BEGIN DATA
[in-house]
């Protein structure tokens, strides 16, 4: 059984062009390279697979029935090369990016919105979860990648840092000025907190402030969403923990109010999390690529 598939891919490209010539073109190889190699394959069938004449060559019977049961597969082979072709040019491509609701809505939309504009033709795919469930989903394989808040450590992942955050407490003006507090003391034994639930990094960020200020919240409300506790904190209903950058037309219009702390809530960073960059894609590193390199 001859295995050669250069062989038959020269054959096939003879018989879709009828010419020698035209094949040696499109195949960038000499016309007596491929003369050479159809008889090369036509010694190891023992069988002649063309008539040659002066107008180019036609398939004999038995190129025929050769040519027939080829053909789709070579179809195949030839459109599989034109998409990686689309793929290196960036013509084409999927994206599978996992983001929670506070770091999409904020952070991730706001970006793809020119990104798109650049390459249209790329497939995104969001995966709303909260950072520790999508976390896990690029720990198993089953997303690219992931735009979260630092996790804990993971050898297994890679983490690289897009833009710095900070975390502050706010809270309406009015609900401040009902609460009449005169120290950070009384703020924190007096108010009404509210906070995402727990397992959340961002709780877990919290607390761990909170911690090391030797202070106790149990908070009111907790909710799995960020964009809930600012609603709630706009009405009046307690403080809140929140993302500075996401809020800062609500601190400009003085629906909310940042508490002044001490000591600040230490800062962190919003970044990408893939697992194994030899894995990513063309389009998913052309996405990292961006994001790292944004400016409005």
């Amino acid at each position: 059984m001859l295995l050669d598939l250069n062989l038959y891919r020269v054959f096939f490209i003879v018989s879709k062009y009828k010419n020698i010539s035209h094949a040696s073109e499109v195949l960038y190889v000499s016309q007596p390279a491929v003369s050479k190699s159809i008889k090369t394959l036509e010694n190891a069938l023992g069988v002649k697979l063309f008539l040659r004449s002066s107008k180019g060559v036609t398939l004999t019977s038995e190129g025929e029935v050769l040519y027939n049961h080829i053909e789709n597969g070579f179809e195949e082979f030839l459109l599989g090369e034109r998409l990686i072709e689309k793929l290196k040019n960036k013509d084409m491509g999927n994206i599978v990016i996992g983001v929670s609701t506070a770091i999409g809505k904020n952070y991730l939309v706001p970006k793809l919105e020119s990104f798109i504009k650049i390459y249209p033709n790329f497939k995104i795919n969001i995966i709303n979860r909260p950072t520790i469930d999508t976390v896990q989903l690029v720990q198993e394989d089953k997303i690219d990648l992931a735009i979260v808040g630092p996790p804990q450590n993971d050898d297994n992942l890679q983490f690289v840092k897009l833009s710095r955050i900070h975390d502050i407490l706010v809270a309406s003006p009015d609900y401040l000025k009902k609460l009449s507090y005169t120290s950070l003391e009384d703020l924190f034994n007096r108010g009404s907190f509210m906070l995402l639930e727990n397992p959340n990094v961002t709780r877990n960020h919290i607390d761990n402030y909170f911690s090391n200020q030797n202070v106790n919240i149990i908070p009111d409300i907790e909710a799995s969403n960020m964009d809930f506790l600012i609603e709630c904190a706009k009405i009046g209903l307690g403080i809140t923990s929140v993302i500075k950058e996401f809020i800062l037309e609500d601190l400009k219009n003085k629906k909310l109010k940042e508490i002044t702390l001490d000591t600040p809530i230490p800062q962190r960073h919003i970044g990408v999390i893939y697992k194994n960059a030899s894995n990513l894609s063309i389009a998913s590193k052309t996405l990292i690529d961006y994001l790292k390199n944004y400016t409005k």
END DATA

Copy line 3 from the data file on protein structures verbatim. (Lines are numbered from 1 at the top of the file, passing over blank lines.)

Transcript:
């Amino acid at each position: 059984m001859l295995l050669d598939l250069n062989l038959y891919r020269v054959f096939f490209i003879v018989s879709k062009y009828k010419n020698i010539s035209h094949a040696s073109e499109v195949l960038y190889v000499s016309q007596p390279a491929v003369s050479k190699s159809i008889k090369t394959l036509e010694n190891a069938l023992g069988v002649k697979l063309f008539l040659r004449s002066s107008k180019g060559v036609t398939l004999t019977s038995e190129g025929e029935v050769l040519y027939n049961h080829i053909e789709n597969g070579f179809e195949e082979f030839l459109l599989g090369e034109r998409l990686i072709e689309k793929l290196k040019n960036k013509d084409m491509g999927n994206i599978v990016i996992g983001v929670s609701t506070a770091i999409g809505k904020n952070y991730l939309v706001p970006k793809l919105e020119s990104f798109i504009k650049i390459y249209p033709n790329f497939k995104i795919n969001i995966i709303n979860r909260p950072t520790i469930d999508t976390v896990q989903l690029v720990q198993e394989d089953k997303i690219d990648l992931a735009i979260v808040g630092p996790p804990q450590n993971d050898d297994n992942l890679q983490f690289v840092k897009l833009s710095r955050i900070h975390d502050i407490l706010v809270a309406s003006p009015d609900y401040l000025k009902k609460l009449s507090y005169t120290s950070l003391e009384d703020l924190f034994n007096r108010g009404s907190f509210m906070l995402l639930e727990n397992p959340n990094v961002t709780r877990n960020h919290i607390d761990n402030y909170f911690s090391n200020q030797n202070v106790n919240i149990i908070p009111d409300i907790e909710a799995s969403n960020m964009d809930f506790l600012i609603e709630c904190a706009k009405i009046g209903l307690g403080i809140t923990s929140v993302i500075k950058e996401f809020i800062l037309e609500d601190l400009k219009n003085k629906k909310l109010k940042e508490i002044t702390l001490d000591t600040p809530i230490p800062q962190r960073h919003i970044g990408v999390i893939y697992k194994n960059a030899s894995n990513l894609s063309i389009a998913s590193k052309t996405l990292i690529d961006y994001l790292k390199n944004y400016t409005k």